Saturday, July 20, 2019

An Updated ‘Report from the Beria Reserve’

Paul Goble

            Staunton, July 16 – For those of us who began studying the Soviet Union in the early 1970s, one of the most affecting and memorable books of that time was Valentyn Moroz’s 1974 Report from the Beria Reserve about his travails as a Ukrainian political prisoner in the KGB camps of Mordvinia.

            Now, almost 50 years later, the Lenta news agency has provided another glimpse into the life of prisoners in Mordvinia, the republic with “the highest concentration of correctional institutions in the country.” On its 26,000 square kilometers are 14 labor colonies whose inmates make up four percent of the republic’s population (

            “The majority of those incarcerated there are from other regions of Russia,” the news agency says; “and many are in fact citizens of other countries.”  The agency’s journalists, with the assistance of the federal penal agency, visited several colonies in Mordvinia and has now published 22 photographs with commentaries. 

            As one would expect from a report prepared under the watchful eyes of the jailors, the Lenta story contains no revelations, unlike its predecessor which did and had to be smuggled out and distributed via samizdat as a result. Nonetheless, the new one does feature some telling details:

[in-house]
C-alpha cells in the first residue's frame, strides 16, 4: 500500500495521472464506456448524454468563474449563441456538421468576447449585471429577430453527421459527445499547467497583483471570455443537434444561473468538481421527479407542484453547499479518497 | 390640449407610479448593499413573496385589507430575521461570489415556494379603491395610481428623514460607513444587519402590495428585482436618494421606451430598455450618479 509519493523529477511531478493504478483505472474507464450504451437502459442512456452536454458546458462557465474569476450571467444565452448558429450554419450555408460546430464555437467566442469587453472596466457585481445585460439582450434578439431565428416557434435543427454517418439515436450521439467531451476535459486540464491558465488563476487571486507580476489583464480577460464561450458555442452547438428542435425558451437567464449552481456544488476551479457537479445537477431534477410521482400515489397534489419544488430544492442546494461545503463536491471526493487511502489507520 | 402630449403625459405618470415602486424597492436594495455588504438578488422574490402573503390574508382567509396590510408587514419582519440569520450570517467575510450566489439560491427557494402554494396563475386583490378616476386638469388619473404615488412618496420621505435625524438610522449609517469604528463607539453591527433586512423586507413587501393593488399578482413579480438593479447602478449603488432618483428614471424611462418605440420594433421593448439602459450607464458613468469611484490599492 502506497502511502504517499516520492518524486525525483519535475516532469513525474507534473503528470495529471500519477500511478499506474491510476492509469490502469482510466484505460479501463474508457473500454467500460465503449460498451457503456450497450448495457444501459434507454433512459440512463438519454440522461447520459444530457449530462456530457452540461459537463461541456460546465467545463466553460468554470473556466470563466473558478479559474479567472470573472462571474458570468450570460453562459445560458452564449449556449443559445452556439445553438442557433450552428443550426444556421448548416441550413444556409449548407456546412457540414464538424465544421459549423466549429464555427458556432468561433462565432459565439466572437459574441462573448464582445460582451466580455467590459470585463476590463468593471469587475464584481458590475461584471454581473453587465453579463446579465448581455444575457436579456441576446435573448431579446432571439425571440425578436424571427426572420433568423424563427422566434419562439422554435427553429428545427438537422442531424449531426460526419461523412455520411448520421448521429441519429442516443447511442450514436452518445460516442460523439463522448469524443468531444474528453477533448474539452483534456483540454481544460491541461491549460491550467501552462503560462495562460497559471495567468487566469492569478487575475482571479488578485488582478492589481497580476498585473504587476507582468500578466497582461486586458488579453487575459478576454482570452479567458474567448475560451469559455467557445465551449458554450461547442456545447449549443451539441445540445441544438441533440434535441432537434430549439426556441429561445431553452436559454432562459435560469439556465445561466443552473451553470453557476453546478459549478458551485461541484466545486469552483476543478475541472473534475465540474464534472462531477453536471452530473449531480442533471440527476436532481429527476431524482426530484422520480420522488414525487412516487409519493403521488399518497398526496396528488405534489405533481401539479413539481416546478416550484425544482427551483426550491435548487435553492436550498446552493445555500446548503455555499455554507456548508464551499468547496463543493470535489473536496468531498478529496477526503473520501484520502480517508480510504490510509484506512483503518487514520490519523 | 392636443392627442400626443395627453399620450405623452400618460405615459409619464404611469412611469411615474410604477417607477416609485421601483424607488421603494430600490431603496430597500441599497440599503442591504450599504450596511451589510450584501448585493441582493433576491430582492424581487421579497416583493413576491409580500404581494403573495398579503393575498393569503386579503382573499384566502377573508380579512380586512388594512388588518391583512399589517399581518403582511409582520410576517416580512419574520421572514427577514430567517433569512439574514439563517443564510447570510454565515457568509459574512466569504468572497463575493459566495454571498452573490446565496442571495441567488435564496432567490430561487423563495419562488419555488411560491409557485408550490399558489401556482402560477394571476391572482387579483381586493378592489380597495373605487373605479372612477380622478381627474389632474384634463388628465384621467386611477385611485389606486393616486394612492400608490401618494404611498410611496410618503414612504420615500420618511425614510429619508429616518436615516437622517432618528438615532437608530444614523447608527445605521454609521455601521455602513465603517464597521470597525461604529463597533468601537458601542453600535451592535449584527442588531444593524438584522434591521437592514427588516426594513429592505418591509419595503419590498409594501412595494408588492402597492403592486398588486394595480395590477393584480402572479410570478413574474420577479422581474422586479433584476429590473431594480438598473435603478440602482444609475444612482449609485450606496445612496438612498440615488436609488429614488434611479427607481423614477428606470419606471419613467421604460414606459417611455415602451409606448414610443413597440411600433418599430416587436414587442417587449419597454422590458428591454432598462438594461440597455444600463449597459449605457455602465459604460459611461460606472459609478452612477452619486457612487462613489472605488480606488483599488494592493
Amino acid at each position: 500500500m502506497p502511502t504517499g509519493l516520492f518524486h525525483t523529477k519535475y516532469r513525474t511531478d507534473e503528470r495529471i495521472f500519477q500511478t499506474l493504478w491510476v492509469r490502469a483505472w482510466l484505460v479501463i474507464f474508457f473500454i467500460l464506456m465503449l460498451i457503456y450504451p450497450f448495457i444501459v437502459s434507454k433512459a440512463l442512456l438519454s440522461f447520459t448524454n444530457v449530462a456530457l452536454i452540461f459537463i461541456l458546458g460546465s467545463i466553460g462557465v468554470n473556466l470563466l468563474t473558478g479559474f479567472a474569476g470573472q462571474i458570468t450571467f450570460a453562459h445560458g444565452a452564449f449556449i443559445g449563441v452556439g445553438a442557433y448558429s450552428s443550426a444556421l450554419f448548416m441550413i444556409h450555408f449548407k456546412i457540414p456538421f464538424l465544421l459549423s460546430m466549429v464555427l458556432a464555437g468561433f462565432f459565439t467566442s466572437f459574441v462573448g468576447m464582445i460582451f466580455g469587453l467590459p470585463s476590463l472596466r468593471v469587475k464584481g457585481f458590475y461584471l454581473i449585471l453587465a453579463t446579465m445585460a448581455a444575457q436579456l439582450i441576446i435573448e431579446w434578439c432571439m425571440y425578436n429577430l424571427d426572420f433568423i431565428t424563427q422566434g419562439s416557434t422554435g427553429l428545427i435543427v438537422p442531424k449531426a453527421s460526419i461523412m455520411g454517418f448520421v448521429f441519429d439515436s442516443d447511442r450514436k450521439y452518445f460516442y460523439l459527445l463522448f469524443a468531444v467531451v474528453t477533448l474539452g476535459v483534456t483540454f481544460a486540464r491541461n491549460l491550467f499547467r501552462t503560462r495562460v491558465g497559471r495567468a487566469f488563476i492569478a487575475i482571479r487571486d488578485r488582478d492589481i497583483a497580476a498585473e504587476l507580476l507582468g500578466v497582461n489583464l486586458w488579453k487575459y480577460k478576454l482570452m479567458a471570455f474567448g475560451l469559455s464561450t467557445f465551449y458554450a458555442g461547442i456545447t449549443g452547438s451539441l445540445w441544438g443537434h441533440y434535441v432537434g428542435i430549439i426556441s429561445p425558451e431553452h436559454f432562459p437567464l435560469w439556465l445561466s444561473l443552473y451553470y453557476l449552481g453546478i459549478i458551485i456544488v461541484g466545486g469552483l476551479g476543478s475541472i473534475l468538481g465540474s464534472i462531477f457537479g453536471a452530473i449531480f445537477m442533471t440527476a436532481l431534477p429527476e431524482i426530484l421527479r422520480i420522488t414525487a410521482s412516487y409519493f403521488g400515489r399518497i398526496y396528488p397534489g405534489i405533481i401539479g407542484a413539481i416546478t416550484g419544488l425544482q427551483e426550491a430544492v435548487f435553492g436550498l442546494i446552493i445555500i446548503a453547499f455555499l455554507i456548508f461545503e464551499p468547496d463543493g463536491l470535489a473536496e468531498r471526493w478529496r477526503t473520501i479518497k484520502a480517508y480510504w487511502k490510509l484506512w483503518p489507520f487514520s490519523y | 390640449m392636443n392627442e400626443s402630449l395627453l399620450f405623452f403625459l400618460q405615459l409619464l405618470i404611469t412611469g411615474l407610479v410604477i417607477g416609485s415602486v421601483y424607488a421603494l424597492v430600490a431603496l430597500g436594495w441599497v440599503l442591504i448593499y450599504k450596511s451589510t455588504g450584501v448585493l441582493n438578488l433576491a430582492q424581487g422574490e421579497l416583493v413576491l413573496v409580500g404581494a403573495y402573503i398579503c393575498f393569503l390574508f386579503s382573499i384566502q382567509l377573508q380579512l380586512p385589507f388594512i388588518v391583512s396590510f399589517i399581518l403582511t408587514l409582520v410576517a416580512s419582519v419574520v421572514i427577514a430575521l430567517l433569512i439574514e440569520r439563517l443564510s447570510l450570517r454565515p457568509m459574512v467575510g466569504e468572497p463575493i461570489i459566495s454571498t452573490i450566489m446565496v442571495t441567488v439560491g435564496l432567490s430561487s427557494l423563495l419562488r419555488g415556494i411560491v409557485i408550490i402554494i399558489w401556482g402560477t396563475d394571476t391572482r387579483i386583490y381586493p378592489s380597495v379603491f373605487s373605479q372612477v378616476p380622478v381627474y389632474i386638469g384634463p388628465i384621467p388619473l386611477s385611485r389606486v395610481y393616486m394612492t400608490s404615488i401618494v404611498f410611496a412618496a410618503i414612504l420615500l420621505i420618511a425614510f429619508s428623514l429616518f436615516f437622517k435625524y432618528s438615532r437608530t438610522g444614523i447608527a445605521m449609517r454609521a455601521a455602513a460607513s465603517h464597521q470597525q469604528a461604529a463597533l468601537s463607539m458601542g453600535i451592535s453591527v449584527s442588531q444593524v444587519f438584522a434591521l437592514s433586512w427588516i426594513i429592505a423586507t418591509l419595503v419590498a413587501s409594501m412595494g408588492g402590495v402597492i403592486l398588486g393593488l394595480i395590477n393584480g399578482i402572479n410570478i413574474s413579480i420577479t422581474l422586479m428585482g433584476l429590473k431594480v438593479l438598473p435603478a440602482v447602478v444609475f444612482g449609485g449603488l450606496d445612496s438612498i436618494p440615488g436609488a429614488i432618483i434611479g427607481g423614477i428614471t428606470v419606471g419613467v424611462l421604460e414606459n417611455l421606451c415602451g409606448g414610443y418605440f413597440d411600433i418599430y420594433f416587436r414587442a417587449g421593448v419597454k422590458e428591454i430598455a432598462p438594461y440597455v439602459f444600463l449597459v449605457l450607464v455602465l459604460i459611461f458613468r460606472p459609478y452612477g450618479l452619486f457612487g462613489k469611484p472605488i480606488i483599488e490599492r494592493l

·         The prisoners’ beds are marked with colored flags so that their jailors will know what to watch out for – a blue flag means a drug user, a yellow someone inclined to suicide, an orange one to gay sex, and a red one to flight.  “On the beds of several inmates,” Lenta notes, “there are several flags.”

·         All the inmates work, most in factories that make uniforms for the defense ministry and other agencies.

·         Every camp has its own cable television studio which is run by the inmates themselves.

·         The inmates also maintain gardens where they raise fruits and vegetables that serve as fresh food in the summer and when canned as food in the winter.

·         One woman’s camp, IK-2, has a special facility for children of inmates.  (There are 13 such facilities across Russia.)  In the Mordvinian one, there are 28 children. Their mothers or other inmates look after the toddlers. It is much like a kindergarten, Lenta says, “except outside the windows are high walls and barbed wire.” Older children are sent to children’s homes.

·         The camps have both mosques and Orthodox churches.

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